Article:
The craze for certifications. Does it prove anything at all? There are a couple of reasons why one may choose to certify.
“I need a job”
Of course, that is important. Maybe you are from a non Computer Science (CS) background and would like to jump in. Now, that’s a valid reason. And yes, the pay.
“I need to be good programmer”
Oooh oh! Okay, now we have a problem. There are a few things that cannot be replaced by hands on experience. I’ve been working for a year and a half now, and I will definitely not say something like that. Am I am better programmer now? Yes. This guy comes to me and says, “I am a kick ass Java programmer.”. I was amused actually. To feed his own ego, and out of devilish curiosity, I did ask him, “How come?”.
“I passed my SCJP exam. 96% \m/ “. Poor thing, I didn’t have the heart to tell him, “You are by no means, a good programmer. You are now an expert at Java syntax and a few important classes.”
“I know this is just a base certification, but this IS a requirement for higher certification from this company.”
Oh yes, of course. One of the saddest parts of certification. Why don’t they let you appear for the final thing? Commerialization. Don’t you think?
“I put in my time and money. It was a costly exam.”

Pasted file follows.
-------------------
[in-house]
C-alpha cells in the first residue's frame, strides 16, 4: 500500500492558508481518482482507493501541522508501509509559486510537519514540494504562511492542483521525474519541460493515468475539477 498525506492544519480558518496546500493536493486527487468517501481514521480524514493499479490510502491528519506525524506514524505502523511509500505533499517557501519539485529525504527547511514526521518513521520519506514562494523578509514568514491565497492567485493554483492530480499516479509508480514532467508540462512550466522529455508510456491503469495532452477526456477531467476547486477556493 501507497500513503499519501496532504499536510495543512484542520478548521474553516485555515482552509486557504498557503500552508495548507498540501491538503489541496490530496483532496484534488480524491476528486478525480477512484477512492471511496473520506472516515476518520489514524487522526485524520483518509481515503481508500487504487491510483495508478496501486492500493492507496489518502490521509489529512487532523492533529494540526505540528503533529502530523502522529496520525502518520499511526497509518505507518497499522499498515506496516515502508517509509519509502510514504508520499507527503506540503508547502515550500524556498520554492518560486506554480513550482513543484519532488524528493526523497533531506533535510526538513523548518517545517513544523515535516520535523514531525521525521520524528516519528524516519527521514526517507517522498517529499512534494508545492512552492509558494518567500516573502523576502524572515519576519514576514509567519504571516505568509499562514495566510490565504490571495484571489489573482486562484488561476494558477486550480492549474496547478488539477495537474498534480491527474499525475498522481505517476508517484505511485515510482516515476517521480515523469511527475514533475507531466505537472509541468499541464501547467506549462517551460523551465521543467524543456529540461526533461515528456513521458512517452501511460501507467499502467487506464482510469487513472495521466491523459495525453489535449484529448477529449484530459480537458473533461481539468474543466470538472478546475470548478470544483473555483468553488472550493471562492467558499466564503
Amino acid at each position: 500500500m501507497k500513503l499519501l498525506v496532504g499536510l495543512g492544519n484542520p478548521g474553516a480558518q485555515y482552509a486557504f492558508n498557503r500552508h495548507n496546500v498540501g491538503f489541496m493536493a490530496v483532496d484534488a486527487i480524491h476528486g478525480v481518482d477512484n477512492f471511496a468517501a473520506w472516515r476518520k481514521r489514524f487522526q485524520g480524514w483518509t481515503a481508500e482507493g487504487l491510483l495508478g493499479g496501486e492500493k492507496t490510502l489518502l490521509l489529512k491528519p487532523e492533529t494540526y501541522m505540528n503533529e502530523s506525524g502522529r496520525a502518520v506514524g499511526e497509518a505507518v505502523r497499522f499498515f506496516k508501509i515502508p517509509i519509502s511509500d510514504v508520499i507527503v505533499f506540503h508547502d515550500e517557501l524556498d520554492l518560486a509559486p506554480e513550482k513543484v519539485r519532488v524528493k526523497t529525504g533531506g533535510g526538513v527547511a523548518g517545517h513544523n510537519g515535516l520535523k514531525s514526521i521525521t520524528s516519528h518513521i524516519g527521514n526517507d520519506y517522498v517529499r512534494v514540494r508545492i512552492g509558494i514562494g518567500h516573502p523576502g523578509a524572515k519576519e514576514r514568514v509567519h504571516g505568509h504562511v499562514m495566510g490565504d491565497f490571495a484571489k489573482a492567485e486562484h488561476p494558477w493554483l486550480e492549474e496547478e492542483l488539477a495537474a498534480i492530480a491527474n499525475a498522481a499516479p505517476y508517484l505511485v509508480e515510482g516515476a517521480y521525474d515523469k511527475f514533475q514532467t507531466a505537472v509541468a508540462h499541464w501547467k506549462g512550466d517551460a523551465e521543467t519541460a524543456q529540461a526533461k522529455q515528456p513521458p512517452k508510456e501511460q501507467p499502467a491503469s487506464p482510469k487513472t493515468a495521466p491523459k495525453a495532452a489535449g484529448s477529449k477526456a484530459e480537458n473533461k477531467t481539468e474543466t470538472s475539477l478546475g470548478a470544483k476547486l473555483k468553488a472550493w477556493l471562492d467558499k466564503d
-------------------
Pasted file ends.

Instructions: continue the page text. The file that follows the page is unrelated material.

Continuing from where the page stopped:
Ya, this a good thing that prospective employers may like. That you are serious about your career and is putting that extra effort on your part.
“I just improved my overall knowledge about the subject”
The one thing I DO like about certifying. You know the stuff in and out now. And even those things you missed out at your workplace. Oh look, now you can apply your new found knowledge! 🙂
“What about the Comptia “plus” exams”
I have nothing against the company. Or their certifications. They are good. Yes. See this Top 10 2012 Techrepublic. But they are too basic and low level. If you are from a non CS background and have the money :P, please continue by all means.
“What about Sun..I mean Oracle certifications?”
Hmm..we did have a discussion on that. SCJP proves that you have good command over Java. That’s it. It can get a HR at a company to get you noticed. But yes, the ‘higher’ end certifications that require you to have ‘hands on’ or ‘practical stuff’, they are worthwhile. Again, you should have the time and money. I am not talking about the dedication, because you wouldn’t be reading this otherwise.
“I know RHCE is popular”
I know that. SO?
“It should be good, right?”
Depends on what you want to do. Yes, it is the most recognized Linux certification (industry). And more so because, it a hands on exam. But unfortunately, it doesn’t make you a good Admin with just the certification. And yes, I regret saying this, there are lot of corrupt practices going behind the scenes, esp between the testing center and the test taker. I hope its not the same everywhere. Like this guy trying to install (RHCE certified, ahem) tomcat on a Debian box. He goes, ” yum install tom.. “. Sigh.
“CCNA is good!”
Yes, always comes in the top IT certifications every year. But again, do you wish to go into the networking track?
“So, what then?”
Do a certification if you:
1. Wish to improve your knowledge base.
2. Change from a non IT background.
3. Specialize a certain subject.
4. Your employer is paying for your certification ( By all means, do it )
5. Glorify your resume (Partly because there is nothing much on it)
6. Boost your ego (Have all those white papers hanging on the wall, show off)
7. Get your first job? (That’s what she said)